Anemia and the requirement for transfusions are major clinical problems in patients with MDS. Red blood cell (RBC) transfusion requirement has been incorporated in several “scoring systems” allowing clinicians to predict overall survival and determine best treatment modalities for their patients.
RBC transfusion dependence could contribute to poor prognostic risk by several mechanisms. It could simply be an indicator of poor bone marrow function as part of the presenting feature of the patient’s MDS. While necessary, transfusions themselves could pose a risk to the patient, for example due to immunization against donor cells or iron overload from transfused red cells.
The group of R.A. Wells at the Odette Cancer Centre at Sunnybrook Health Sciences Centre in Toronto, Canada, devised a new assessment tool, “Initial Transfusion Intensity” (ITI), to dissect the role of transfusion dependence in patients newly diagnosed with MDS. They defined ITI simply as the number of RBC units transfused in the 4 weeks following the initial transfusion. The 4-week cutoff was determined as the median interval between the first and second transfusion a patient received based on a hemoglobin cutoff of 8g/dL. They divided their 52 patients into 2 groups with an ITI < median and an ITI ≥ median (4 weeks) and assessed whether ITI could accurately categorize patients as higher versus lower risk disease.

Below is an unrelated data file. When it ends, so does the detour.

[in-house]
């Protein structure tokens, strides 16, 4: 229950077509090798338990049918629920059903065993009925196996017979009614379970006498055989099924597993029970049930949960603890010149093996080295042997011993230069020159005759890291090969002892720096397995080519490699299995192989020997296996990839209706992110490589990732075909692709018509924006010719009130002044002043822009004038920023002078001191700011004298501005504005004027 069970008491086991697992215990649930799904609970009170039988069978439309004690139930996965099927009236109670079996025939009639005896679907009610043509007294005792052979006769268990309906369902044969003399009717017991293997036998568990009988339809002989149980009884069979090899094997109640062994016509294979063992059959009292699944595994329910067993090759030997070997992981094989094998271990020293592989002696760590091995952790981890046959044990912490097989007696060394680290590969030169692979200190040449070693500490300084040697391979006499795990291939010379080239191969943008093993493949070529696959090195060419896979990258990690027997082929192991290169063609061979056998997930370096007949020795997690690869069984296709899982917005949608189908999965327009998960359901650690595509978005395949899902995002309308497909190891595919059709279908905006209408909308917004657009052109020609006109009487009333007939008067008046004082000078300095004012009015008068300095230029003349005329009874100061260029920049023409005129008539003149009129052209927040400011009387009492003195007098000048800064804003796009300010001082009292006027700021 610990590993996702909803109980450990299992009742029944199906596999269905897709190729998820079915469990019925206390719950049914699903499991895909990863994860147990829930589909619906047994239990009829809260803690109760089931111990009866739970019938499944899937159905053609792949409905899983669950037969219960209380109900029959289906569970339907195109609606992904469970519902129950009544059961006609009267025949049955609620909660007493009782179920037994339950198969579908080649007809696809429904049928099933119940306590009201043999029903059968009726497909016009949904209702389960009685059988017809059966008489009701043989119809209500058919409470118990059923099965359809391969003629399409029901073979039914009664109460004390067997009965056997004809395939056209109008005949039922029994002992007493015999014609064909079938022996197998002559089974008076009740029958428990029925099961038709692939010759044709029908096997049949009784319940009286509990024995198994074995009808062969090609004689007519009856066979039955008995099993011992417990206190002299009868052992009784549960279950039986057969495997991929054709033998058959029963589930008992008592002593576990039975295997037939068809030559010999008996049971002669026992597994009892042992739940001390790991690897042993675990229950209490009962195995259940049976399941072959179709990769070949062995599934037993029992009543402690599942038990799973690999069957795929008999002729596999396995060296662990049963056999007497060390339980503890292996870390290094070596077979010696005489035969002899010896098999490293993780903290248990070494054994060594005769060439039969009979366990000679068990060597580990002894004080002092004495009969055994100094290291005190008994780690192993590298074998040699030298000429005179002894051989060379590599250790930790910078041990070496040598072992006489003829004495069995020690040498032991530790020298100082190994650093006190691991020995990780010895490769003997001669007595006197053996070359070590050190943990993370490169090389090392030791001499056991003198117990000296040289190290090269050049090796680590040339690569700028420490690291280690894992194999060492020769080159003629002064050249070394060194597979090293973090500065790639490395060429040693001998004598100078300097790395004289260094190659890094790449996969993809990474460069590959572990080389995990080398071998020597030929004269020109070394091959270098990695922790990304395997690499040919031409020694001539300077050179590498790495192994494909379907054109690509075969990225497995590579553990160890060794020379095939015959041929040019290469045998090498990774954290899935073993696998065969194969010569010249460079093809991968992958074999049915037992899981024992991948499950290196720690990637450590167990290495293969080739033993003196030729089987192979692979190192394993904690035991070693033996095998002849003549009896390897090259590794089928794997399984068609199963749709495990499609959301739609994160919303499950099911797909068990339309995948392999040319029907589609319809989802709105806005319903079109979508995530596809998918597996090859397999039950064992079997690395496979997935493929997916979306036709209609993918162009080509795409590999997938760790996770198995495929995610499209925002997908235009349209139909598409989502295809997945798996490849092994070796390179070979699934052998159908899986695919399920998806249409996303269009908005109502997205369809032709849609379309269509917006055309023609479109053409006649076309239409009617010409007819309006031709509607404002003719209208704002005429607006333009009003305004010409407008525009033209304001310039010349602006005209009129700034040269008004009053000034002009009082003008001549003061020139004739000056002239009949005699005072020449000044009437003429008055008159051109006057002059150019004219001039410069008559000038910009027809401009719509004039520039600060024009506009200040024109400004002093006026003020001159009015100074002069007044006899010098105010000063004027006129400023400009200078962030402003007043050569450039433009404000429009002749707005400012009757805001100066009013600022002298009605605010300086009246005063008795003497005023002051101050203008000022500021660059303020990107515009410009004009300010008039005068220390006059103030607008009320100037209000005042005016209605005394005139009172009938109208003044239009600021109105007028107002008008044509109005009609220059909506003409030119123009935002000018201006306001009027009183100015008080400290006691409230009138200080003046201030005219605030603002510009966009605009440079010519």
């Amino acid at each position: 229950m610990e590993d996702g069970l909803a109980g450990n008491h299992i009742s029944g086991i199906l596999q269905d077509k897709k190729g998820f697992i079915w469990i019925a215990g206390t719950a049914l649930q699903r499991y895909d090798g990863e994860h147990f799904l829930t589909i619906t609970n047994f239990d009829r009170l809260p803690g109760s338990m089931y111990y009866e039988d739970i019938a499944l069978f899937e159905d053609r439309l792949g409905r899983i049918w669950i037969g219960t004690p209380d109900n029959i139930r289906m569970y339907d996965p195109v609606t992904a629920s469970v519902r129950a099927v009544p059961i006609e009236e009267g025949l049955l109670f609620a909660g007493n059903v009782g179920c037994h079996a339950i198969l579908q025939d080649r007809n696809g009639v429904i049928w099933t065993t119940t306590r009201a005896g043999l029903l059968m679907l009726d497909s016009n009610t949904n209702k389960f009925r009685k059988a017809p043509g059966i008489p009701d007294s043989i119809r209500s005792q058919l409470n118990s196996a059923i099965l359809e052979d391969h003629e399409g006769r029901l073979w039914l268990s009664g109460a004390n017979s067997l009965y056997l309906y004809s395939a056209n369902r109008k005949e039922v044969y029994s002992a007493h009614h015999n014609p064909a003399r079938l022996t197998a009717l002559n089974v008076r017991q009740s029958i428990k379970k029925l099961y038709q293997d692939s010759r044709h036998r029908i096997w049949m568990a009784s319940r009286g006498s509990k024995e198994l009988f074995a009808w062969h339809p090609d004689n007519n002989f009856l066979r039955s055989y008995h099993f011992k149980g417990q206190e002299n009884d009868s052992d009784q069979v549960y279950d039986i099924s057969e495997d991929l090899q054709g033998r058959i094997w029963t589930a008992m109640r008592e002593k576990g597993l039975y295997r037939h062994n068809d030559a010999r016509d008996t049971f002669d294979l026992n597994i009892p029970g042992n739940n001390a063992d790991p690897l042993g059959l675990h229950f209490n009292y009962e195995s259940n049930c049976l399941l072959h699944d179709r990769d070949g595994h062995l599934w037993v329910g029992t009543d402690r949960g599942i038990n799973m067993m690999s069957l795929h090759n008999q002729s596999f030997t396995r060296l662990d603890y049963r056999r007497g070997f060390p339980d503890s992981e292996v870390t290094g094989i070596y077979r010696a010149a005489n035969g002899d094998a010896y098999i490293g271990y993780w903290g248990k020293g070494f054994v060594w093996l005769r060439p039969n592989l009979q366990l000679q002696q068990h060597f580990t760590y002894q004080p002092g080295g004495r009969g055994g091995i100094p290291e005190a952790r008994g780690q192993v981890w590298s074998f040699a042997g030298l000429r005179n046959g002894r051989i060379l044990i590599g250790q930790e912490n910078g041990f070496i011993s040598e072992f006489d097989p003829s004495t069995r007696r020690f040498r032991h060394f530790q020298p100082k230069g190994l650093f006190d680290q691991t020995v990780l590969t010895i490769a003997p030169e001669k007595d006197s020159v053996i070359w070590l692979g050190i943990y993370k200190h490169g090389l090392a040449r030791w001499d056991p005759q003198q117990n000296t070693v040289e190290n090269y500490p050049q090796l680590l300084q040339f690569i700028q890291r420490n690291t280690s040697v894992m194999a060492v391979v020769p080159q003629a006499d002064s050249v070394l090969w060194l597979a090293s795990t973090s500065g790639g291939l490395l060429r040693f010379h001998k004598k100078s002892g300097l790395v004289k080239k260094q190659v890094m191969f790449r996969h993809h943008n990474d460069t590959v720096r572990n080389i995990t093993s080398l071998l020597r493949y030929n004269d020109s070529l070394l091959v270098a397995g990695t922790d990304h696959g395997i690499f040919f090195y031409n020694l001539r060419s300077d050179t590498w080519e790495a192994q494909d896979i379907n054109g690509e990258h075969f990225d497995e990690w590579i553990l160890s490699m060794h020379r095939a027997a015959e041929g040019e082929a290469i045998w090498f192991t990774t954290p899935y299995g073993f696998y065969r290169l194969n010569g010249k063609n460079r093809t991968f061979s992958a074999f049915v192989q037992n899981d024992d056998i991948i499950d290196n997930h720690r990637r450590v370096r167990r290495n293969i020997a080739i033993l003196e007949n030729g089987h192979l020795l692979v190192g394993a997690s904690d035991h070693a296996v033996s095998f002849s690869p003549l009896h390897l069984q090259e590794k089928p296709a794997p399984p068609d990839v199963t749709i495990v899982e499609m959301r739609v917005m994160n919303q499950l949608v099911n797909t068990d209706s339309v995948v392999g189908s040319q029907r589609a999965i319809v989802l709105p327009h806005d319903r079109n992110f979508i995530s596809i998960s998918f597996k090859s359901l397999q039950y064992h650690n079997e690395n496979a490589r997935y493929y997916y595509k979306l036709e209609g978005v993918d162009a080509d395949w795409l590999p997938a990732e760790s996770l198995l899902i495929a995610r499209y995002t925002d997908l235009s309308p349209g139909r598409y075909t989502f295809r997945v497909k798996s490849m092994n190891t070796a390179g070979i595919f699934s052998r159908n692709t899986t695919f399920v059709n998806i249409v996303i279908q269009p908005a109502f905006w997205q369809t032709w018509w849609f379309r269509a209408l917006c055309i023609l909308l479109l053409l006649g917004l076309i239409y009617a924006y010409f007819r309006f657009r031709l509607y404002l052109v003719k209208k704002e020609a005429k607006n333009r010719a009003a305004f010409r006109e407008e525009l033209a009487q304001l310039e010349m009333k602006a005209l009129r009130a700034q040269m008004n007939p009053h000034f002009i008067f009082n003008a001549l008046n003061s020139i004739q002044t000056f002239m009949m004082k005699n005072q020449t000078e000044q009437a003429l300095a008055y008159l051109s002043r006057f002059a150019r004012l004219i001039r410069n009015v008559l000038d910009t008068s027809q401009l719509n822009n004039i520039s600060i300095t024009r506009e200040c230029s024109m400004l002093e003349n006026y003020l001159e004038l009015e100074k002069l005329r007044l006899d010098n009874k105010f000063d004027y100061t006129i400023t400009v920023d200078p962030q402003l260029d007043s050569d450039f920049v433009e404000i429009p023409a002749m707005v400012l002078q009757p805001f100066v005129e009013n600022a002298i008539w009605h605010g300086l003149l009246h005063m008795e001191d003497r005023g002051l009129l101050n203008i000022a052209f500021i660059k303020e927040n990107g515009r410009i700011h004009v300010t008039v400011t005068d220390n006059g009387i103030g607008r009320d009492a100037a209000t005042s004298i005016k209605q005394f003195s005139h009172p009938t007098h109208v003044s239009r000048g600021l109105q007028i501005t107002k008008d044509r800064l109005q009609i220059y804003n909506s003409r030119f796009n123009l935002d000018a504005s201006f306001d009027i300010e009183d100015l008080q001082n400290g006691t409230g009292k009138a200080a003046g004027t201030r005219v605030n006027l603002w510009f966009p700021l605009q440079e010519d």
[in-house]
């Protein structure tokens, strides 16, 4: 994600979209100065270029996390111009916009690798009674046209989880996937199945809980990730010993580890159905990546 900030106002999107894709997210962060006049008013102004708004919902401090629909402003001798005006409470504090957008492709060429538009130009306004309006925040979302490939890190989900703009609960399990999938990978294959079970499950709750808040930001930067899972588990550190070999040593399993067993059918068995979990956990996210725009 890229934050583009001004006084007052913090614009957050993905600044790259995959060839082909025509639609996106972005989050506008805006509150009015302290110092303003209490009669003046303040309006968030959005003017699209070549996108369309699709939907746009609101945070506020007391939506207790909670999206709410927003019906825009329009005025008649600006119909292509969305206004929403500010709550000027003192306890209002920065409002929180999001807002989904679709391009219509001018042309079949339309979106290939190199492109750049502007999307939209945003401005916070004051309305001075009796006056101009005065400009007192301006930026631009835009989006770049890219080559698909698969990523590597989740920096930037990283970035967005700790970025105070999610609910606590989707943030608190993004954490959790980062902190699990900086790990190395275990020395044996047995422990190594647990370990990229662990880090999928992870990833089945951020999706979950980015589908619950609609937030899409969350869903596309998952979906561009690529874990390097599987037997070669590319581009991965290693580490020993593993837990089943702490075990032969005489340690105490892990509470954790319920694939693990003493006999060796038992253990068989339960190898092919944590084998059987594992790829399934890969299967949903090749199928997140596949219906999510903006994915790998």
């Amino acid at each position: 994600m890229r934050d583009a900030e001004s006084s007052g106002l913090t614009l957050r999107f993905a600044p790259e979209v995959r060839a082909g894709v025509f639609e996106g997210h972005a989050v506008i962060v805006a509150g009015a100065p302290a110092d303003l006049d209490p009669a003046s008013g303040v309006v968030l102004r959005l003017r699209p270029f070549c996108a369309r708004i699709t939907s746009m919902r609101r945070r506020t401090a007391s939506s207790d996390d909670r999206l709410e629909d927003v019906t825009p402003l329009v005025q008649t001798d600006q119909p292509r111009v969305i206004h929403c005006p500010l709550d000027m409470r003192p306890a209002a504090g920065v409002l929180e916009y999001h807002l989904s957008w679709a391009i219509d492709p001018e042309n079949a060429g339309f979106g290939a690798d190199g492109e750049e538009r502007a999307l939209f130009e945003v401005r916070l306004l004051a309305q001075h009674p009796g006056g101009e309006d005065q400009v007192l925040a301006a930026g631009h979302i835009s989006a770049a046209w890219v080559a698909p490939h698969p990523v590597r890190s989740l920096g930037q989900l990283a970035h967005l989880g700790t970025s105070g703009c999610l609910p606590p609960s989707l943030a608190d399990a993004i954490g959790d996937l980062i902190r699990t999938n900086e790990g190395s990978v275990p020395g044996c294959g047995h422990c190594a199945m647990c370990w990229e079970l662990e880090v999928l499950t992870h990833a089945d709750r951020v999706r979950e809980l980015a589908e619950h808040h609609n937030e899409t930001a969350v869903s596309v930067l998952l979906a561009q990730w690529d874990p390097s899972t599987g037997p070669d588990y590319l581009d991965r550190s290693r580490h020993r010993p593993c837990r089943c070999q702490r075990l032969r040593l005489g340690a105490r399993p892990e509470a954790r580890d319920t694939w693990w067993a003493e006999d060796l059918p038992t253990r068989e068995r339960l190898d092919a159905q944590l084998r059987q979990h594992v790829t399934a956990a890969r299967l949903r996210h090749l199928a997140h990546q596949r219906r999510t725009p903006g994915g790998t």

Patients who had higher ITI had higher transfusion dependence throughout their course and indeed had shorter overall survival than those patients who did not require a RBC transfusion within 4 weeks of their first transfusion. This prediction held true even in patients who were otherwise classified as having lower risk disease, e.g. by the revised International Prognostic Scoring System (IPSS-R).
This study was performed retrospectively at a single institution, but the promising results have led to a larger ongoing study at several Canadian Medical Centers. If confirmed, simple calculation of the initial transfusion intensity, a measure easily applicable in any office or clinic setting, could prompt new therapeutic studies and intensified treatment for those patients classified as higher risk by ITI, independent of their IPSS classification. Incorporation of the ITI into the IPSS and other scoring systems could allow more accurate assessment of disease severity and improve outcomes.